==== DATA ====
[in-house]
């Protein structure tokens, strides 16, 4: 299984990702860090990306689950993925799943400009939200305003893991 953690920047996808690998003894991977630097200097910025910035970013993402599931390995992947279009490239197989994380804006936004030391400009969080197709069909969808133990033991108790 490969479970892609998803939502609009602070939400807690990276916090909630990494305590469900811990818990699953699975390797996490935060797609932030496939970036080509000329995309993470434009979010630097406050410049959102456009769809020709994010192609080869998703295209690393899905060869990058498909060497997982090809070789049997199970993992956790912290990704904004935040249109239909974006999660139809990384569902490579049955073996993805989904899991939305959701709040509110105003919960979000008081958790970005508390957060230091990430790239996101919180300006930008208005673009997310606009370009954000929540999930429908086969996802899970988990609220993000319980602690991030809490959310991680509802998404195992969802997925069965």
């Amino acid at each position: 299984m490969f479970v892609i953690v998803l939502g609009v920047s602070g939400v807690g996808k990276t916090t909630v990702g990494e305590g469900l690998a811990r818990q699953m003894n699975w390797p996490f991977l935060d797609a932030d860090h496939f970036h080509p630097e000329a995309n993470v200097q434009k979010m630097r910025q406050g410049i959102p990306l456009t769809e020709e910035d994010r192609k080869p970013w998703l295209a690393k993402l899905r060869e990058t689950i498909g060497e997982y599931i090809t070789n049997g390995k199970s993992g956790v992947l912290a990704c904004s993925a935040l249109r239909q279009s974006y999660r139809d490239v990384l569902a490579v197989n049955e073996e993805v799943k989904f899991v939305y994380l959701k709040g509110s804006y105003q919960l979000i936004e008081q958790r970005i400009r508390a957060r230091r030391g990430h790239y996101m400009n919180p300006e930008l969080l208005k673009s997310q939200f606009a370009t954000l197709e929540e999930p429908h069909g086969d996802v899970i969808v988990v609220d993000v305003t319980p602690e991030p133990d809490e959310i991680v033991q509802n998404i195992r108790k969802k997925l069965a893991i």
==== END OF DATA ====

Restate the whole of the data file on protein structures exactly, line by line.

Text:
[in-house]
């Protein structure tokens, strides 16, 4: 299984990702860090990306689950993925799943400009939200305003893991 953690920047996808690998003894991977630097200097910025910035970013993402599931390995992947279009490239197989994380804006936004030391400009969080197709069909969808133990033991108790 490969479970892609998803939502609009602070939400807690990276916090909630990494305590469900811990818990699953699975390797996490935060797609932030496939970036080509000329995309993470434009979010630097406050410049959102456009769809020709994010192609080869998703295209690393899905060869990058498909060497997982090809070789049997199970993992956790912290990704904004935040249109239909974006999660139809990384569902490579049955073996993805989904899991939305959701709040509110105003919960979000008081958790970005508390957060230091990430790239996101919180300006930008208005673009997310606009370009954000929540999930429908086969996802899970988990609220993000319980602690991030809490959310991680509802998404195992969802997925069965």
């Amino acid at each position: 299984m490969f479970v892609i953690v998803l939502g609009v920047s602070g939400v807690g996808k990276t916090t909630v990702g990494e305590g469900l690998a811990r818990q699953m003894n699975w390797p996490f991977l935060d797609a932030d860090h496939f970036h080509p630097e000329a995309n993470v200097q434009k979010m630097r910025q406050g410049i959102p990306l456009t769809e020709e910035d994010r192609k080869p970013w998703l295209a690393k993402l899905r060869e990058t689950i498909g060497e997982y599931i090809t070789n049997g390995k199970s993992g956790v992947l912290a990704c904004s993925a935040l249109r239909q279009s974006y999660r139809d490239v990384l569902a490579v197989n049955e073996e993805v799943k989904f899991v939305y994380l959701k709040g509110s804006y105003q919960l979000i936004e008081q958790r970005i400009r508390a957060r230091r030391g990430h790239y996101m400009n919180p300006e930008l969080l208005k673009s997310q939200f606009a370009t954000l197709e929540e999930p429908h069909g086969d996802v899970i969808v988990v609220d993000v305003t319980p602690e991030p133990d809490e959310i991680v033991q509802n998404i195992r108790k969802k997925l069965a893991i």